At Chawton Cottage on a summer’s day





Photograph by Peter Smith © Jane Austen’s House Museum.

I love going to Chawton. It’s deepest, most idyllic Hampshire, all red-brick cottages, slightly wonky tile roofs, and enormous swaying candled horse chestnuts. It’s everything that Jane Austen is supposed to be but wasn’t really. It’s worth remembering that Chawton Cottage was smack on a curve in the main road from Southampton to London, which is one reason why Austen’s brother bricked up two windows when he offered the estate cottage to Mrs Austen and her two daughters; it ensured privacy from travelling gawpers. It’s worth remembering, too, that for most of her life, Jane Austen was writing in and about wartime England. Still, I’m not immune to a country idyll, especially one that ends in the Cassandra’s Cup tea-room, where I fetch up along with a roomful of women bringing their mothers as I have done, to chat a little about Austen while drinking tea from proper bone china.

Like all the sites I’ve visited in the course of this blog, Chawton Cottage is an invention and a fantasy, with chips of the real buried at its heart to assure its imaginative power. The piece of writing by far the most important to the invention of Chawton Cottage as the centre-piece of ‘Austen-land’ was not by Austen but by a woman called Constance Hill, a book entitled Jane Austen, Her Homes and Her Friends (1902). Rivalling myself for the title of most dedicated literary stalker, Hill describes a tour taken in the company of her sister with the object of visiting all the locations they can find that are associated with Austen. In documenting this hunt, Hill’s book not only locates and records places associated with Austen; it also models a way of visiting and enjoying these locations for future tourists. This involves drawing together personal experiences of place by gathering up such descriptions as can be gleaned from Austen’s letters, biographical information, details from the novels themselves, and supplementing them with information poached from other literary contemporaries.

One typical chapter of the book opens with an account of Hill’s drive to Austen’s birthplace at Steventon. Enlivened with information about Austen’s parents’ move to the village, derived from the Memoir of Jane Austen (1869) written by the author’s cousin James Austen-Leigh, the chapter tells how Hill  identified the site of the old parsonage through quizzing the locals, checked what the locals said against the testimony of Lord Brabourne’s edition of Austen’s Letters (1884), sketched the site, pictured the now vanished house with the help of ‘two old pencil views’, noticed the stumps of elms described in Austen’s letters, remembered the description of the shrubbery of Cleveland in Sense and Sensibility and wondered whether this was the original, and engaged in fanciful reanimation of ‘two girlish forms… Jane Austen and her sister Cassandra.’ The following chapter uses information about Mary Russell Mitford’s roughly contemporaneous life just down the road recollected in Our Village (1824), adds details drawn from Gilbert White’s diaries at neighbouring Selbourne, and quotes from Anna Lefroy’s manuscript memoir to give more substance to an account of Jane Austen’s daily life. To peep ‘in through the window of the parsonage’, Hill plunders both the description of Uppercross in Persuasion and Austen’s favourite poet William Cowper’s description of his room at Olney in the 1780s in his poem, The Task. On reaching Chawton Cottage, Hill engages in similar imaginings to reanimate it as Austen’s home despite its contemporary (and, as she sees it, unfortunate) function as a working-man’s club.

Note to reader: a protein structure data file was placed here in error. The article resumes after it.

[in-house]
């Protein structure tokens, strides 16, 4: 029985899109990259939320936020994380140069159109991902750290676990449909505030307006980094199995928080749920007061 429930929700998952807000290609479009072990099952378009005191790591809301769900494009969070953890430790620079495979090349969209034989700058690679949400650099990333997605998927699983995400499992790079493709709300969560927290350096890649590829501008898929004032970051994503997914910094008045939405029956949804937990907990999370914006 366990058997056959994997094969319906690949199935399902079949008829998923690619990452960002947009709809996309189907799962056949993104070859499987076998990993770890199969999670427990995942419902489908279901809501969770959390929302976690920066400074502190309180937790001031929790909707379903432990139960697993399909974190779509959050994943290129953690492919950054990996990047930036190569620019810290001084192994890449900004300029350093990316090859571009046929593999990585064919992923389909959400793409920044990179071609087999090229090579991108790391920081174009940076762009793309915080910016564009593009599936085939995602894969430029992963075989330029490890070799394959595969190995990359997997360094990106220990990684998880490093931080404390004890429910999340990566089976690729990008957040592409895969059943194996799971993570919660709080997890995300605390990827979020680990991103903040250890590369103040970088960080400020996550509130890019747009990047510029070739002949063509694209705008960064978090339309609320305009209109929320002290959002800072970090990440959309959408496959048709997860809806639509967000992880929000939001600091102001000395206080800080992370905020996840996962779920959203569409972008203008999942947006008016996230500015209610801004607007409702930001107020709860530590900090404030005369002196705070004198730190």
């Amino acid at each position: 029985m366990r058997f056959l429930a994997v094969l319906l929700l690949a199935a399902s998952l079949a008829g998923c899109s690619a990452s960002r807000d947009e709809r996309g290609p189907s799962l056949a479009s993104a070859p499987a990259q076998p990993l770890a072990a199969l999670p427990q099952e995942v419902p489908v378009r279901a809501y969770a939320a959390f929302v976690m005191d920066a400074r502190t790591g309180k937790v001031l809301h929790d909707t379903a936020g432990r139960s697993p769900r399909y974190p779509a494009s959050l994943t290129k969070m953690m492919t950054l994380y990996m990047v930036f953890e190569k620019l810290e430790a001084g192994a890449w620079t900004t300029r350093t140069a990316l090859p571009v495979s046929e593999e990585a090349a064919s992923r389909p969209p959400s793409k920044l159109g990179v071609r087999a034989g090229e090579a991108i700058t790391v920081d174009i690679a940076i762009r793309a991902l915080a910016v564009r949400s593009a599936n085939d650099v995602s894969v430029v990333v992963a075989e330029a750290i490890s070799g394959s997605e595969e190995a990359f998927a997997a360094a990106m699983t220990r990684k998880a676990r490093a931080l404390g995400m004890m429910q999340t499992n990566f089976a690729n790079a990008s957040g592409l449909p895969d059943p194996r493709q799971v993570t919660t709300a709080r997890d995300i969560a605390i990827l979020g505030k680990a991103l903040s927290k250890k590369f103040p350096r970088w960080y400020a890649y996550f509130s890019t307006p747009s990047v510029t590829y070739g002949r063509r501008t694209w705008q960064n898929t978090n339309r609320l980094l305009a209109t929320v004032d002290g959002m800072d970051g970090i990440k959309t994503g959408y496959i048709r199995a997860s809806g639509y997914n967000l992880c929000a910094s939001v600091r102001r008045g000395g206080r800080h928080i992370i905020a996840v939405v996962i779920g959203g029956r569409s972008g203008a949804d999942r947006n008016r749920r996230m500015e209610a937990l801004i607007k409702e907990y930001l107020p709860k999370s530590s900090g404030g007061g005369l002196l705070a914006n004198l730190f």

Hill’s efforts to imagine Chawton Cottage at the heart of what she called ‘Austen-land’ culminated in a campaign to place a commemorative marker on the building. In 1917, she and her sister were key players in the funding and design of a plaque on Chawton Cottage to mark the centenary of Austen’s death. The plaque, and the ceremony surrounding it, sealed Austen’s importance in guaranteeing the continuities of English life in the face of historical change. The speeches given at the unveiling ceremony present the cottage as a site of continuity, as a place of refuge and source of consolation in wartime, and as the classic literary ground of England. In the words of one speaker recorded in a scrapbook held in the Chawton archives:

It is perhaps a remarkable thing that, in these days of war, we can turn aside, even for a day, from the sterner demands of the moment to come together to pay this homage to the genius of Jane Austen, and may we not take from this thought a new hope of the civilisation that we are fighting together to save?

Turning aside from sterner demands, I take my mother’s arm, and we slip away into the tea-room to pay homage to genius.


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